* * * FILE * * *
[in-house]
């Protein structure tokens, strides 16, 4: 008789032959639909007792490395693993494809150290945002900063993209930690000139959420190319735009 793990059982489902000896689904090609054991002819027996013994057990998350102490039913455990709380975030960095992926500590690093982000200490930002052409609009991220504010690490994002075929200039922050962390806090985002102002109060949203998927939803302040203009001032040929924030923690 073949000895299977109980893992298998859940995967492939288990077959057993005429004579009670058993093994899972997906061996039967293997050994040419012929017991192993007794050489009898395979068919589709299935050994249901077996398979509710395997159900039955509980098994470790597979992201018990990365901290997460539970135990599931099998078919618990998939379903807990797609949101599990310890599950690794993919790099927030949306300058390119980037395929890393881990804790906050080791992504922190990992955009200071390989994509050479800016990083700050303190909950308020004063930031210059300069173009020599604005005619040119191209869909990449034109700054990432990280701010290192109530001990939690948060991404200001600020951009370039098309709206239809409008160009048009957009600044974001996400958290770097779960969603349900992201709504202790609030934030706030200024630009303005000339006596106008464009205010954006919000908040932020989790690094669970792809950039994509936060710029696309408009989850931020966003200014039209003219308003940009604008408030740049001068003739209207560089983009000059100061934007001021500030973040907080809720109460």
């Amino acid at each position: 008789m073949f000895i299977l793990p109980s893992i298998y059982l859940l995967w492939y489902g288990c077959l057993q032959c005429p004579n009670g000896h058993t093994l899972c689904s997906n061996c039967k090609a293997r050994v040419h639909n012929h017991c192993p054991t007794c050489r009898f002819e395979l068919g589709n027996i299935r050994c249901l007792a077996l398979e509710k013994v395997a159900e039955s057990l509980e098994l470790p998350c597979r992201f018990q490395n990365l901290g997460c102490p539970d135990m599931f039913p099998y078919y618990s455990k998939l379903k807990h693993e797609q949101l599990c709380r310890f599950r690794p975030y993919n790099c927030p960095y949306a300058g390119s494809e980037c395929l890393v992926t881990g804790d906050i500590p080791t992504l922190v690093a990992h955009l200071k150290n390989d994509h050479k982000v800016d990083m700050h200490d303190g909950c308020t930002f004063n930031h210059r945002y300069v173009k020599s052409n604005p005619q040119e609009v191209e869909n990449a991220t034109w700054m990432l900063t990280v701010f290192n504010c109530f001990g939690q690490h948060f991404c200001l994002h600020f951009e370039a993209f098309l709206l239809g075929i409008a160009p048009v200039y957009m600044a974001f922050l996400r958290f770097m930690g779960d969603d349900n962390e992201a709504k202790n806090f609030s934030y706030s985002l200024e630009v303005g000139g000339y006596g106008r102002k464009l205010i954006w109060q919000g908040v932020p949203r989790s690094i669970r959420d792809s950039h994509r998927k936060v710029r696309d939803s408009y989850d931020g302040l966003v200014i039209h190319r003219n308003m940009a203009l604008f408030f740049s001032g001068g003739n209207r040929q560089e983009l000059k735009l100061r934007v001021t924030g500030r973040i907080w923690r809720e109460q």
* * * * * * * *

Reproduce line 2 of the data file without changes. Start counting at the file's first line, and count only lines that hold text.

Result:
């Protein structure tokens, strides 16, 4: 008789032959639909007792490395693993494809150290945002900063993209930690000139959420190319735009 793990059982489902000896689904090609054991002819027996013994057990998350102490039913455990709380975030960095992926500590690093982000200490930002052409609009991220504010690490994002075929200039922050962390806090985002102002109060949203998927939803302040203009001032040929924030923690 073949000895299977109980893992298998859940995967492939288990077959057993005429004579009670058993093994899972997906061996039967293997050994040419012929017991192993007794050489009898395979068919589709299935050994249901077996398979509710395997159900039955509980098994470790597979992201018990990365901290997460539970135990599931099998078919618990998939379903807990797609949101599990310890599950690794993919790099927030949306300058390119980037395929890393881990804790906050080791992504922190990992955009200071390989994509050479800016990083700050303190909950308020004063930031210059300069173009020599604005005619040119191209869909990449034109700054990432990280701010290192109530001990939690948060991404200001600020951009370039098309709206239809409008160009048009957009600044974001996400958290770097779960969603349900992201709504202790609030934030706030200024630009303005000339006596106008464009205010954006919000908040932020989790690094669970792809950039994509936060710029696309408009989850931020966003200014039209003219308003940009604008408030740049001068003739209207560089983009000059100061934007001021500030973040907080809720109460």